The exploration is based primarily on the clinical setting, playback and control of blood counts.

The patient’s age, personal and family history, discovering the circumstances, symptoms, examination forming organs often allow a first orientation to a constitutional or acquired disorder, transient or chronic.

With no obvious cause immunosuppressive, finding infection, lymphoid pathology, a systemic disease will be made.

Biologically, the strict hematological investigations will be conducted according to the clinical assessment and blood counts: viral and retroviral serology, immunoglobulin assays, studies on lymphocyte populations and in very special settings, functional study of lymphocytes by specialized laboratories.


hereditary immunodeficiencies:

The main causes of these deficits with lymphopenia are:

– The suppression of lymphoid stem cells;

– The severe combined immunodeficiency, possibly associated with an adenosine deaminase deficiency;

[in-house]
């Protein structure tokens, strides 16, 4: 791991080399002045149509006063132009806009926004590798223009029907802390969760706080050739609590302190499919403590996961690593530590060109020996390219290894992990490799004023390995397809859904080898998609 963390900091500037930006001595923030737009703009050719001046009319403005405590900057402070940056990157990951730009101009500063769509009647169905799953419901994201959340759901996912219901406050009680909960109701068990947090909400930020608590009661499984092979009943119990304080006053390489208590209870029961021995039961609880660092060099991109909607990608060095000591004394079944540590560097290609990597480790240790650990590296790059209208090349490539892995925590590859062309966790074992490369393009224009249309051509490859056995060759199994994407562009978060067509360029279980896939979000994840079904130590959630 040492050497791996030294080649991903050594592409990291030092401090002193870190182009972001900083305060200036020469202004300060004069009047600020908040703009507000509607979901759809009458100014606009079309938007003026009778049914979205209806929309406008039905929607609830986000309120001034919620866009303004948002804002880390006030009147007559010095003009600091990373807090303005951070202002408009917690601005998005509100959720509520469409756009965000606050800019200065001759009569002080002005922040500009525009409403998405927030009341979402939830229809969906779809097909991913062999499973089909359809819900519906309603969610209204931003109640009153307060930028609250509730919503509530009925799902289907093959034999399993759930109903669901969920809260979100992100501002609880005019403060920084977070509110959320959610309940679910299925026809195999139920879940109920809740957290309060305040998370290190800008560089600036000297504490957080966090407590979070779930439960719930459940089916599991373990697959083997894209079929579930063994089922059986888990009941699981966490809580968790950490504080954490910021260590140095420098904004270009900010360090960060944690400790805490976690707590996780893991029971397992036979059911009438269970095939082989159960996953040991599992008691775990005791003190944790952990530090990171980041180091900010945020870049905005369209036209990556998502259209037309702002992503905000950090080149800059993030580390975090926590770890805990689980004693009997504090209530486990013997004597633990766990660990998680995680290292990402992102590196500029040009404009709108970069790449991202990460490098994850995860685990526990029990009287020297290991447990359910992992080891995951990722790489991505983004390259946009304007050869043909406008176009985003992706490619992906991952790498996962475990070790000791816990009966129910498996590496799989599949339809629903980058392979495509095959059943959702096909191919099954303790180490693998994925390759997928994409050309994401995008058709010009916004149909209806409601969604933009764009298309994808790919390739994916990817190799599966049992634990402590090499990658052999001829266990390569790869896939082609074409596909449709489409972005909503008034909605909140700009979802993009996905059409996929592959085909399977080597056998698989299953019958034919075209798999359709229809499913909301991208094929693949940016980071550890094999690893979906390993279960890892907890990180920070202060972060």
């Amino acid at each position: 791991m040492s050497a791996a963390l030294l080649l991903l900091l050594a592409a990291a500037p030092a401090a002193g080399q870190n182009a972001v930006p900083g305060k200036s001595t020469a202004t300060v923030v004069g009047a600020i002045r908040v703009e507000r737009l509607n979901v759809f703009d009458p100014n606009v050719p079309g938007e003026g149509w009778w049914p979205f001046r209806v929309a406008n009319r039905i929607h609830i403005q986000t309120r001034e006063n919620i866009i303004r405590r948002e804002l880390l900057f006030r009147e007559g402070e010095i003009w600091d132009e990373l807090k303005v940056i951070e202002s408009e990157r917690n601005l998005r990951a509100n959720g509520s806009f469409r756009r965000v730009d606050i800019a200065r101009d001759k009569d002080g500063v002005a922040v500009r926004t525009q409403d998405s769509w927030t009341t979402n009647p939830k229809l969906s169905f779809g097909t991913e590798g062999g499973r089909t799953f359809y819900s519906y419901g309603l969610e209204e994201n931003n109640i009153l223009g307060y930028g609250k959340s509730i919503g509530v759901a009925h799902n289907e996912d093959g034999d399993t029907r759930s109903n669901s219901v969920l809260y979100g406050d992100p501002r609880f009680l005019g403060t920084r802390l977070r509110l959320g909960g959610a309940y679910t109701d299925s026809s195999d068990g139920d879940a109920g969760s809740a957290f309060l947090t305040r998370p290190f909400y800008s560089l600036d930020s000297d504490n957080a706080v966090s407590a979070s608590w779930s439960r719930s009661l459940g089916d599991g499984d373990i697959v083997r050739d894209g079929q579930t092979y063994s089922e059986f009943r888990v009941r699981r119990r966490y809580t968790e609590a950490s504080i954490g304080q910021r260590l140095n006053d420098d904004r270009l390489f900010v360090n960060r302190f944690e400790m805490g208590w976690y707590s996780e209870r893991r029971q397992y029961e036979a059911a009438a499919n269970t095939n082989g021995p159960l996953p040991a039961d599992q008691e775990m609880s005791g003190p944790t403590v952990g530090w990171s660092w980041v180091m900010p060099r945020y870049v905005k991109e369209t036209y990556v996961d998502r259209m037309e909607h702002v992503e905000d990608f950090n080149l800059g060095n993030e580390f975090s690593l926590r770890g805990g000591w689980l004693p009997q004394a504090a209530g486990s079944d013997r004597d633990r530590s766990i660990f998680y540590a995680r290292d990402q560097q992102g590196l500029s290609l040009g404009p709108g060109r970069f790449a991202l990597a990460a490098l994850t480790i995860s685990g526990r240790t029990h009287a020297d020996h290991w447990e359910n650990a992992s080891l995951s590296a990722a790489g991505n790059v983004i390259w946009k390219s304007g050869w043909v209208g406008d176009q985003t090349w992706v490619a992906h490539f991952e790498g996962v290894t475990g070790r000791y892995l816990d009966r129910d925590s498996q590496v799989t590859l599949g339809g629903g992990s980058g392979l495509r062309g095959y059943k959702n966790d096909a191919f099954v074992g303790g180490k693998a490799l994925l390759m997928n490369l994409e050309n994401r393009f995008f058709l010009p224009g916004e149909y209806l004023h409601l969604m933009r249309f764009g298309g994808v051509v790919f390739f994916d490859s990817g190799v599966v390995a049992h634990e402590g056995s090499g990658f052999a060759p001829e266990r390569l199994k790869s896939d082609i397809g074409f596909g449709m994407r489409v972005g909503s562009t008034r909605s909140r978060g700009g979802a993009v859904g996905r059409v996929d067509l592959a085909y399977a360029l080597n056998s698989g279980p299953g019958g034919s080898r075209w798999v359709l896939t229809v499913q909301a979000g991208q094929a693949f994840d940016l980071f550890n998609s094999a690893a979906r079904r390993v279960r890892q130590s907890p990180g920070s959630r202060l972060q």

– The combined partial achievement of B and T cells;

– Wiscott Aldrich syndrome: related to sex, he strikes male infants with eczema, thrombocytopenia, IgM deficiency, recurrent infections;

– Ataxia telangiectasia;

– The isolated deficiency of T cells: Di syndrome

Gorge with thymic hypoplasia;

– The isolated deficiency of B cells:

– Bruton’s disease, recessive overall deficit related to sex with a child male agammaglobulinemia, an absence of B lymphocytes and plasma cells, transient hypogammaglobulinemia of the infant.

Clinical manifestations:

They are as follows:

– Pyogenic infections during severe hypogammaglobulinemia;

– Viral infections, BCGitis, fungal infections;

– Autoimmune events (severe combined immunodeficiency) and malignant lymphoid proliferation.


Depending on the type and severity of the consequences of the deficit, the treatment will be based on specific antibiotics, infusions of immunoglobulins or allograft in combined deficits conducted among children living in a protected atmosphere (“bubbles” sterile).

Acquired immunodeficiency:


AIDS is defi ned in a HIV positive patient usually having a CD4 count below 200 / mm3, by the occurrence of opportunistic infections associated with deficiency of cellular immunity, or a malignant proliferation: sarcoma sarcoma, lymphoma, genital cancer, or HIV-related dementia.